The Odd Volumes Women's Club, a literary club, was one of New Jersey's oldest federated women's clubs and was a charter member of the New Jersey State Federation of Women's Clubs. In October 1887, Cecilia Gaines Holland organized the study group to unite women in their cultural and educational interests and became its president. The name for the club came from two societies by that name in London and Boston that concentrated on the study of rare and classical works.
The impetus for the club came from the absence of a public library in Jersey City that did not open until 1891. The women exchanged books that they purchased and discussed them at their meetings. The club membership, limited to thirty-five, was by invitation. The program committee assigned topics to the members who wrote reports for presentation and discussion.
In the 1940s, the members of the Odd Volumes began a "memorial bookshelf" at the Five Corners Branch Library in Jersey City. They donated a book to the library in the name of each of its deceased members. Among the books are rare ancient, classical, and modern works.
Summaries of the discussions at the club meetings were recorded over the years. In 1987, at the time of the club's centenary anniversary, "The Record of the Odd Volumes" was presented to the New Jersey Room of the Main Branch of the Jersey City Free Public Library for its collection and preservation. The topics among the many reports varied and changed over the years. They ranged from poetry, biography, philosophy, religion, and history to housing and local concerns.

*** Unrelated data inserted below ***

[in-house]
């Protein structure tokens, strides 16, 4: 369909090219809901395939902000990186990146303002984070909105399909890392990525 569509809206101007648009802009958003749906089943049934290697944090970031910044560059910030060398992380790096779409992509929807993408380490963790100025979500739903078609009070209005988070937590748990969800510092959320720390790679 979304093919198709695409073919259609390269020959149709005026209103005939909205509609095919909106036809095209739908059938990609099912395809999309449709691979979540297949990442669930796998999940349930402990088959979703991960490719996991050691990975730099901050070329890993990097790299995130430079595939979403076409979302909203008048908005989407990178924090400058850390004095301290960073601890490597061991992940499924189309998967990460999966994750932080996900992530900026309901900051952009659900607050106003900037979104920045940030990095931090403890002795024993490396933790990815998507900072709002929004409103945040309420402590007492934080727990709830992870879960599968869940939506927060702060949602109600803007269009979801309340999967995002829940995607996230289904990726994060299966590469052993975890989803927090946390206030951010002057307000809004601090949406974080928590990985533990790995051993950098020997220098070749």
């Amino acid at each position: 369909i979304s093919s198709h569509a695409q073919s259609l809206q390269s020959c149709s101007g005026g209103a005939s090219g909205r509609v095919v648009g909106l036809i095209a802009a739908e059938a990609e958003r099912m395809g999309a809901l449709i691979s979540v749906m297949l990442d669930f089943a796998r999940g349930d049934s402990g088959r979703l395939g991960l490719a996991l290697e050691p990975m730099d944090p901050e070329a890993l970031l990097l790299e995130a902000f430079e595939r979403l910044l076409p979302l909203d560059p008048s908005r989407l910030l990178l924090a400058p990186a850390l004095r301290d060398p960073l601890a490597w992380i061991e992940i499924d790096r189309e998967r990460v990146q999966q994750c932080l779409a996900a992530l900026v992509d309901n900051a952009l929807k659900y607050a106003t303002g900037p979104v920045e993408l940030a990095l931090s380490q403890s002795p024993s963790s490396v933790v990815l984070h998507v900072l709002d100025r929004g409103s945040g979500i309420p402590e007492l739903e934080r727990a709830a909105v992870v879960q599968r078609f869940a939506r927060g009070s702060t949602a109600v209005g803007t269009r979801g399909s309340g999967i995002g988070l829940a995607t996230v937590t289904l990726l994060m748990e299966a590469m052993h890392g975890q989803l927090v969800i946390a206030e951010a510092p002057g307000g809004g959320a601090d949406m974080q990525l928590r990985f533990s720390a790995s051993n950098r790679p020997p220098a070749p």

The popularity of Odd Volumes and its limited membership helped launch the establishment of the Woman's Club of Jersey City. Mrs. A. J. Newberry founded the Woman's Club, and Cecelia Holland became its first president. Holland was also the second president of the NJ State Federation of Women's Clubs (1897-1899) and a member of the Barnard Club of NJ, among other organizations. Holland supported women's suffrage, founding kindergartens, and saving the Palisades while she was a commissioner on the State Charity Board.
The members held an annual luncheon called "Play Day" that replaced the yearly "Club Breakfast" gathering. The members' interests in current and historic topics contributed to the longevity of the long-running cultural organization.
Other Jersey City women's clubs at the time were the Aesthetic Club, Cosmos Club, and Ramblers.
Adams, Joyce. "130 Years, and Counting, for Odd Volumes." Jersey Journal 8 March 2018.
Eaton, Harriet Phillips. Jersey City and Its Historic Sites. Jersey City, NJ: Woman's Club of Jersey City, 1899.
McLean, Alexander. The History of Jersey City, N.J. Jersey City, NJ: F.T. Smiley and Co., 1895.
Odd Volumes Women's Club., "The Record of the Odd Volumes." Joan D. Lovero Collection, New Jersey Room, Jersey City Free Public Library.